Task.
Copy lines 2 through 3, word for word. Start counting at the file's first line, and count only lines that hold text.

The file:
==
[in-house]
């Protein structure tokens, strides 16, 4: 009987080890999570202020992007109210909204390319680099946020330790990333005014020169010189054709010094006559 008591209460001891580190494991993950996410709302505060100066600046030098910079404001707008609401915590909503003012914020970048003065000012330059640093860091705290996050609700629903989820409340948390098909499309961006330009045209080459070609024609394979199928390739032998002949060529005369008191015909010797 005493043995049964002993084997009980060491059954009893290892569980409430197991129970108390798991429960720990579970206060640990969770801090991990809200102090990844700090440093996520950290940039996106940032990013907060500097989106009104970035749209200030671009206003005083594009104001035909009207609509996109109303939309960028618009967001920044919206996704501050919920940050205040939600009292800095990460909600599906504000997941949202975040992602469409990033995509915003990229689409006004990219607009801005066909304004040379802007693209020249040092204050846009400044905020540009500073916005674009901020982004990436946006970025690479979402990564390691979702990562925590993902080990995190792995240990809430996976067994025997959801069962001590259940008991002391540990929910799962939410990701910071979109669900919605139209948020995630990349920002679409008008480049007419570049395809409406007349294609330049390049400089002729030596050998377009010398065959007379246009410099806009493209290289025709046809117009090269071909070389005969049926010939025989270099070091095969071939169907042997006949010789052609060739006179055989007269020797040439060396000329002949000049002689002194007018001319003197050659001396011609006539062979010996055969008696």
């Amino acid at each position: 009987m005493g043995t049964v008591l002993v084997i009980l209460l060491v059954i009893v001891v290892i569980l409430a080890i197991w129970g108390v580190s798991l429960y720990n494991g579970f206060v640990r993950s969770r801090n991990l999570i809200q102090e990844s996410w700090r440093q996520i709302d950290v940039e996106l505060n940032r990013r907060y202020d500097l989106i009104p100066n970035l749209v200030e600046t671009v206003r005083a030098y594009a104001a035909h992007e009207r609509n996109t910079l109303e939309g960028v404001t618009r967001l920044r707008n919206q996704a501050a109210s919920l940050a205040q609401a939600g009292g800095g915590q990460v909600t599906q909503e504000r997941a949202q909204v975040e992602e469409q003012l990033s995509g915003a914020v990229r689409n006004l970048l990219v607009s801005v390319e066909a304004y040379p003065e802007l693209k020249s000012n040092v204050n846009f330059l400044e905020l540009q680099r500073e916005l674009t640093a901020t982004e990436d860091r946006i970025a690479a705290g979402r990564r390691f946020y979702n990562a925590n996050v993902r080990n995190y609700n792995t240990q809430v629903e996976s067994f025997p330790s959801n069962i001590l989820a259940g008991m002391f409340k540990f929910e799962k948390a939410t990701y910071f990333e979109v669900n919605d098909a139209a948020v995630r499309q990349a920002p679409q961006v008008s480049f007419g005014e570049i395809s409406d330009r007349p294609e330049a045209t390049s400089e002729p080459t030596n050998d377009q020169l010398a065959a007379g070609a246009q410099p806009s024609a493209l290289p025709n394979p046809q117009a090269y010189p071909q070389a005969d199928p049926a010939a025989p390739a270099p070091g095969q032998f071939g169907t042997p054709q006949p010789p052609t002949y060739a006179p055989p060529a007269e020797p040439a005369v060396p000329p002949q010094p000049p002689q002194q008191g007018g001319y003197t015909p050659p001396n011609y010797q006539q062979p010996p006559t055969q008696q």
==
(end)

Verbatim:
């Protein structure tokens, strides 16, 4: 009987080890999570202020992007109210909204390319680099946020330790990333005014020169010189054709010094006559 008591209460001891580190494991993950996410709302505060100066600046030098910079404001707008609401915590909503003012914020970048003065000012330059640093860091705290996050609700629903989820409340948390098909499309961006330009045209080459070609024609394979199928390739032998002949060529005369008191015909010797 005493043995049964002993084997009980060491059954009893290892569980409430197991129970108390798991429960720990579970206060640990969770801090991990809200102090990844700090440093996520950290940039996106940032990013907060500097989106009104970035749209200030671009206003005083594009104001035909009207609509996109109303939309960028618009967001920044919206996704501050919920940050205040939600009292800095990460909600599906504000997941949202975040992602469409990033995509915003990229689409006004990219607009801005066909304004040379802007693209020249040092204050846009400044905020540009500073916005674009901020982004990436946006970025690479979402990564390691979702990562925590993902080990995190792995240990809430996976067994025997959801069962001590259940008991002391540990929910799962939410990701910071979109669900919605139209948020995630990349920002679409008008480049007419570049395809409406007349294609330049390049400089002729030596050998377009010398065959007379246009410099806009493209290289025709046809117009090269071909070389005969049926010939025989270099070091095969071939169907042997006949010789052609060739006179055989007269020797040439060396000329002949000049002689002194007018001319003197050659001396011609006539062979010996055969008696």
């Amino acid at each position: 009987m005493g043995t049964v008591l002993v084997i009980l209460l060491v059954i009893v001891v290892i569980l409430a080890i197991w129970g108390v580190s798991l429960y720990n494991g579970f206060v640990r993950s969770r801090n991990l999570i809200q102090e990844s996410w700090r440093q996520i709302d950290v940039e996106l505060n940032r990013r907060y202020d500097l989106i009104p100066n970035l749209v200030e600046t671009v206003r005083a030098y594009a104001a035909h992007e009207r609509n996109t910079l109303e939309g960028v404001t618009r967001l920044r707008n919206q996704a501050a109210s919920l940050a205040q609401a939600g009292g800095g915590q990460v909600t599906q909503e504000r997941a949202q909204v975040e992602e469409q003012l990033s995509g915003a914020v990229r689409n006004l970048l990219v607009s801005v390319e066909a304004y040379p003065e802007l693209k020249s000012n040092v204050n846009f330059l400044e905020l540009q680099r500073e916005l674009t640093a901020t982004e990436d860091r946006i970025a690479a705290g979402r990564r390691f946020y979702n990562a925590n996050v993902r080990n995190y609700n792995t240990q809430v629903e996976s067994f025997p330790s959801n069962i001590l989820a259940g008991m002391f409340k540990f929910e799962k948390a939410t990701y910071f990333e979109v669900n919605d098909a139209a948020v995630r499309q990349a920002p679409q961006v008008s480049f007419g005014e570049i395809s409406d330009r007349p294609e330049a045209t390049s400089e002729p080459t030596n050998d377009q020169l010398a065959a007379g070609a246009q410099p806009s024609a493209l290289p025709n394979p046809q117009a090269y010189p071909q070389a005969d199928p049926a010939a025989p390739a270099p070091g095969q032998f071939g169907t042997p054709q006949p010789p052609t002949y060739a006179p055989p060529a007269e020797p040439a005369v060396p000329p002949q010094p000049p002689q002194q008191g007018g001319y003197t015909p050659p001396n011609y010797q006539q062979p010996p006559t055969q008696q």